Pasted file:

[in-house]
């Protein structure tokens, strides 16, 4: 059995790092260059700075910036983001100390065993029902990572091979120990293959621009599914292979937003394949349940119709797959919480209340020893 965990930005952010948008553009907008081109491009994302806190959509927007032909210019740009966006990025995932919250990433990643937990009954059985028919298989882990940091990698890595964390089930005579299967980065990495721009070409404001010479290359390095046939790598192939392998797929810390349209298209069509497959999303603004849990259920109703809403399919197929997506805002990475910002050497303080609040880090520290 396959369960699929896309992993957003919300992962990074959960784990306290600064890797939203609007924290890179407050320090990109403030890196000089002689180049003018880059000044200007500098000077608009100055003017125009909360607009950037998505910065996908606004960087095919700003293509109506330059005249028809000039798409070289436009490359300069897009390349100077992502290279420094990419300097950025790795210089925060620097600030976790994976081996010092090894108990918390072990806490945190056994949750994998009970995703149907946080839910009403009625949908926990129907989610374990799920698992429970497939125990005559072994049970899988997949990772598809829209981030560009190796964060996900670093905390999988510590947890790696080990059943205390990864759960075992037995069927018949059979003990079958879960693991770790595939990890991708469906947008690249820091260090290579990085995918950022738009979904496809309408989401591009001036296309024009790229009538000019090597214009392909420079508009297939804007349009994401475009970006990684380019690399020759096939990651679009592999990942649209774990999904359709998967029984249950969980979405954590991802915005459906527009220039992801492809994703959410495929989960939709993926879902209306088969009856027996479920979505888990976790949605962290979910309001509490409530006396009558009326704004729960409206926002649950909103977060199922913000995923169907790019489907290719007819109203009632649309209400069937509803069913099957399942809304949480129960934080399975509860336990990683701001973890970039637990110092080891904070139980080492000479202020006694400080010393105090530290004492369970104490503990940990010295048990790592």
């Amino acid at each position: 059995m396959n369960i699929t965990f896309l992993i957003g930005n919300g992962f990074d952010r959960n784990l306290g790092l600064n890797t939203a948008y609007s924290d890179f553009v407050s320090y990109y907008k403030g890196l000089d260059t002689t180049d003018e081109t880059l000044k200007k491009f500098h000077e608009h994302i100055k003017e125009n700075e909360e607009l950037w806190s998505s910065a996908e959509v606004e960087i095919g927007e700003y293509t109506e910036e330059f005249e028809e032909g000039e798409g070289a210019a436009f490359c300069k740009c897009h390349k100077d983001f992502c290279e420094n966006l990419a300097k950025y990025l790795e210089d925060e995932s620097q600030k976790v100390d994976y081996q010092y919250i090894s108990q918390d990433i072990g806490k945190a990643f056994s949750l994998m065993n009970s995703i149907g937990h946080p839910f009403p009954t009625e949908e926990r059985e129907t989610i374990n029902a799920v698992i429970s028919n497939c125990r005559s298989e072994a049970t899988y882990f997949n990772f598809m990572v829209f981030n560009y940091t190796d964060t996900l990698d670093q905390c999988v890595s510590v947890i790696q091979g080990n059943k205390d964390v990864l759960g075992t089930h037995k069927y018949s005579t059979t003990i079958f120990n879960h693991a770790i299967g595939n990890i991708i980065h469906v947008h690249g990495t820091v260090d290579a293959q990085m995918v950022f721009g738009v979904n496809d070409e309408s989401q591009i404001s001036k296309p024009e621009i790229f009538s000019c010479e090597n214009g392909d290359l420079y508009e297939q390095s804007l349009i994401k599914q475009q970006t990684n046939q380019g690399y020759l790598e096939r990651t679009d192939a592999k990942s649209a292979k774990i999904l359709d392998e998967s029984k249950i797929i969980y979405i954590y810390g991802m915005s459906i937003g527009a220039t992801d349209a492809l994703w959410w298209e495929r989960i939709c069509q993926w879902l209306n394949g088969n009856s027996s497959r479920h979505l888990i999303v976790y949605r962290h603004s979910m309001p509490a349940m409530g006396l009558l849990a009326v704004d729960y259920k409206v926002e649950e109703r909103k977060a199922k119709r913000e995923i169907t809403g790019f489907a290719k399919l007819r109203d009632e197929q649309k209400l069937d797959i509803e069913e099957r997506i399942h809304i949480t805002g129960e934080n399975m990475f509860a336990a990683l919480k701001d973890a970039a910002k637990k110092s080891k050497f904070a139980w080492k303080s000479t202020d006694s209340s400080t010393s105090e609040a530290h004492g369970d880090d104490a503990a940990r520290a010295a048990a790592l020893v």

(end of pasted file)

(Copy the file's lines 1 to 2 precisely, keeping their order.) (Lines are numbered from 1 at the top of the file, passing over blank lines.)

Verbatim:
[in-house]
């Protein structure tokens, strides 16, 4: 059995790092260059700075910036983001100390065993029902990572091979120990293959621009599914292979937003394949349940119709797959919480209340020893 965990930005952010948008553009907008081109491009994302806190959509927007032909210019740009966006990025995932919250990433990643937990009954059985028919298989882990940091990698890595964390089930005579299967980065990495721009070409404001010479290359390095046939790598192939392998797929810390349209298209069509497959999303603004849990259920109703809403399919197929997506805002990475910002050497303080609040880090520290 396959369960699929896309992993957003919300992962990074959960784990306290600064890797939203609007924290890179407050320090990109403030890196000089002689180049003018880059000044200007500098000077608009100055003017125009909360607009950037998505910065996908606004960087095919700003293509109506330059005249028809000039798409070289436009490359300069897009390349100077992502290279420094990419300097950025790795210089925060620097600030976790994976081996010092090894108990918390072990806490945190056994949750994998009970995703149907946080839910009403009625949908926990129907989610374990799920698992429970497939125990005559072994049970899988997949990772598809829209981030560009190796964060996900670093905390999988510590947890790696080990059943205390990864759960075992037995069927018949059979003990079958879960693991770790595939990890991708469906947008690249820091260090290579990085995918950022738009979904496809309408989401591009001036296309024009790229009538000019090597214009392909420079508009297939804007349009994401475009970006990684380019690399020759096939990651679009592999990942649209774990999904359709998967029984249950969980979405954590991802915005459906527009220039992801492809994703959410495929989960939709993926879902209306088969009856027996479920979505888990976790949605962290979910309001509490409530006396009558009326704004729960409206926002649950909103977060199922913000995923169907790019489907290719007819109203009632649309209400069937509803069913099957399942809304949480129960934080399975509860336990990683701001973890970039637990110092080891904070139980080492000479202020006694400080010393105090530290004492369970104490503990940990010295048990790592």